Comparison between Business Plan Types

Picture comparing apples to oranges


Business plans can be split into three basic types, each aimed at different target audiences:

  • Banks and lending institutions
  • Angel Investors and Venture Capitalists
  • You, for your own internal use

The following table summarizes many properties of the different concerned parties. While the points mentioned are generalizations, they are useful in determining what your target audiences expect.

  Bank/Lender Angels/VCs Your Own Internal Use
Main Concern Charging interest while minimizing risk. Selling their interest for 10x or more than they invested in your venture. Operational guide to keep you on track and to tell you how well you are doing.
Size of venture For startups, 1-10 employees generating little or no income.
  • Angels are looking for start-ups and ideas with 1-10 employees involved.
  • VCs generally invest in larger concerns with 50+ employees.
Not applicable
Funding limits $100 to $50,000
  • Angels usually lend $1,000-$50,000 to startups and entrepreneurs.
  • VCs lend from $50,000 and up.
Not applicable
Quantifiable Measurements
  • Assets
  • Cash flow
  • Cash flow
  • Growth rate
  • Cash flow
  • Growth rate
  • Resource allocation
  • Management team experience
  • Management team experience
  • Business plan
  • Resource acquisition: money, personnel
  • Business assumptions: target markets, market size
  • Easy access — you know where to find them.
  • Will not change the ownership shares of your venture.
  • Just want their principle and interest paid.
  • Will lend money to unincorporated ventures in the form of a personal loan.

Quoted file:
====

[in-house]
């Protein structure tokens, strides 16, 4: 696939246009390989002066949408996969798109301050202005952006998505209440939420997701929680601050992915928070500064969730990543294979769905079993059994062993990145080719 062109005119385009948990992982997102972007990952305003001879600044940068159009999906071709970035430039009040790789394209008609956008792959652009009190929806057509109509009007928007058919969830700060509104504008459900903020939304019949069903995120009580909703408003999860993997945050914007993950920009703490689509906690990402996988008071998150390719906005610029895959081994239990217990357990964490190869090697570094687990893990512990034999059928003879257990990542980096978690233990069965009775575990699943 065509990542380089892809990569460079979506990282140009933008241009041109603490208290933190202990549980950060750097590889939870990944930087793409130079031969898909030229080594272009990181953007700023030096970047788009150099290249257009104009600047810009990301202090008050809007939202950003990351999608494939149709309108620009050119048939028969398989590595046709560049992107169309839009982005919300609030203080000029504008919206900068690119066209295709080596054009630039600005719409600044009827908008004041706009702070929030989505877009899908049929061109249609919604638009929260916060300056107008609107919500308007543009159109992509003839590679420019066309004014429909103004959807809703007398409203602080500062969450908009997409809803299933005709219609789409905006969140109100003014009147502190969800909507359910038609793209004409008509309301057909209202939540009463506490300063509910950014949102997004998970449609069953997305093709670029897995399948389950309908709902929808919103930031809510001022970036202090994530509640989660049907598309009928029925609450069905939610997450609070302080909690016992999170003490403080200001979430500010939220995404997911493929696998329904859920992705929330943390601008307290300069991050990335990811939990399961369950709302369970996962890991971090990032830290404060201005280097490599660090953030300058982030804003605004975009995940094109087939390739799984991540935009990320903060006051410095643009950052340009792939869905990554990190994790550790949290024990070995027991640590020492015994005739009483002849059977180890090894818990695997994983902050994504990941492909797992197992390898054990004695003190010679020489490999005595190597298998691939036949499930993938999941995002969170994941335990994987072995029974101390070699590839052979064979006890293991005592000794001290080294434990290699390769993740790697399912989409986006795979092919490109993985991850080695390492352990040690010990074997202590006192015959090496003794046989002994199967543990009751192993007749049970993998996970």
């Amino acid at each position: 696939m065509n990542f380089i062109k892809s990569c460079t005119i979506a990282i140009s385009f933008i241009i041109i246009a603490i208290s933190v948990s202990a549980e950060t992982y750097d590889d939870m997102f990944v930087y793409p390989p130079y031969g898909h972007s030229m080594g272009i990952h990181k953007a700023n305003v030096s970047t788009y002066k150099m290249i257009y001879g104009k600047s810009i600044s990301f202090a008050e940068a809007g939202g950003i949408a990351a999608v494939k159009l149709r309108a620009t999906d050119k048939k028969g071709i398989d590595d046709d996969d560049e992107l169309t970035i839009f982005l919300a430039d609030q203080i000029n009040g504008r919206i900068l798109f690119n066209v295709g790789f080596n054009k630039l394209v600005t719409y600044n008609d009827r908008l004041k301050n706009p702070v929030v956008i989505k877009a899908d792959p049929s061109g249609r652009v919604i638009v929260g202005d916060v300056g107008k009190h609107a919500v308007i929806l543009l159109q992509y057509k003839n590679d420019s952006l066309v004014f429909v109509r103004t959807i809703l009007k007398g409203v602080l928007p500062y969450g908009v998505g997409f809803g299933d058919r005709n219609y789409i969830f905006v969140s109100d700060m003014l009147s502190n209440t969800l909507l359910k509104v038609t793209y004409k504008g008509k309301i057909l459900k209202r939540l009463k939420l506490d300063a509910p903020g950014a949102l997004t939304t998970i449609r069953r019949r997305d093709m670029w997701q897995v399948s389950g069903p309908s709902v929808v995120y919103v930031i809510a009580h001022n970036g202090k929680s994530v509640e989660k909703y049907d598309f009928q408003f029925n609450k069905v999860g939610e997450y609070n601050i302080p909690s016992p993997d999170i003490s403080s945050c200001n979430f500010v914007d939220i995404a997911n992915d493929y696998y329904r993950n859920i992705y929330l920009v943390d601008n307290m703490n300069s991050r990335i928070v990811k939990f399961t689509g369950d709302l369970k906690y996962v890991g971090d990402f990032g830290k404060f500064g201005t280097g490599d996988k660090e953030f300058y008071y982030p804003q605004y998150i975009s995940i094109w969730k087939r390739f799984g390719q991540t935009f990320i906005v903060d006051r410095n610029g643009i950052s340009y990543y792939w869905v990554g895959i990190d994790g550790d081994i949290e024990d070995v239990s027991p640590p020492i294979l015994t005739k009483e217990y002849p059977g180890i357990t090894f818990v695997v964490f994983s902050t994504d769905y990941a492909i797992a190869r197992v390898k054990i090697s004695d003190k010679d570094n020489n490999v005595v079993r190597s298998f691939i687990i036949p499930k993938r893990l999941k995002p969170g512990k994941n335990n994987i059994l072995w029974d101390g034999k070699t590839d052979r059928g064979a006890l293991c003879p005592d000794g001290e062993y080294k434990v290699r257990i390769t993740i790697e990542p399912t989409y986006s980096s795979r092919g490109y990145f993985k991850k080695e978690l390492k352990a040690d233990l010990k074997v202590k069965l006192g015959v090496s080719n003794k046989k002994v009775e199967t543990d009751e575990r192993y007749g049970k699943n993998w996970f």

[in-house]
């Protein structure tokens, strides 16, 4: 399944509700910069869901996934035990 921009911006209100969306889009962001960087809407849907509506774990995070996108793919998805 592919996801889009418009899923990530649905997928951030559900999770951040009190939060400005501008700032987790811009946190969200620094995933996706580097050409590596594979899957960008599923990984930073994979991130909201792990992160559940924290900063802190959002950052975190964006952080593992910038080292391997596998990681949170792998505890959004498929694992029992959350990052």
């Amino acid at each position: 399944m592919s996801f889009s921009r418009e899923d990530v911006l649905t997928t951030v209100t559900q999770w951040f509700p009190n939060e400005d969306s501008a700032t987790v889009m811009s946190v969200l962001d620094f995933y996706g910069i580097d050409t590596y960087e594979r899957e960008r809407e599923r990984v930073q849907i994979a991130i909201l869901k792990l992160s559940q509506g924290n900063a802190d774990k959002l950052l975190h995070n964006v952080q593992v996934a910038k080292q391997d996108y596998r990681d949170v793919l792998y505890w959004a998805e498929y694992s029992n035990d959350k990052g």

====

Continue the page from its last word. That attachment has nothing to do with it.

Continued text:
• Willing to take risks
  • Have a horizon of 3-5 years or more before trying to get their money back with interest.
  • Often willing to assist in running your business.
  • VCs are main source of large capital investments from $500,000 and up.
  • Bragging rights and good publicity.
  • Have complete control over your venture.
  • A way of setting goals and measuring your success and your failures.
  • Are not willing to take on risk
  • Need to personally guarantee loans
  • Usually want a "superior liquidation position" so they get paid first of anything goes wrong.
  • Other than the money they lend, they do not offer much in the way of resources or operational help. They are sometimes able to give a limited level of advice.
  • Have little or no interest in your vision or hopes.
  • Venture must be incorporated, which may involve hefty legal fees.
  • May need to offer angels or VCs a piece of your venture. The percentage that they take varies greatly, often with the amount invested.
  • Always want some form of voting rights and will often their people on your Board of Directors.
  • Angels and VCs can pull the plug at any time, barring legal restrictions.
  • Takes a lot of time.
  • Needs a lot of detail.
  • Needs regular updating.

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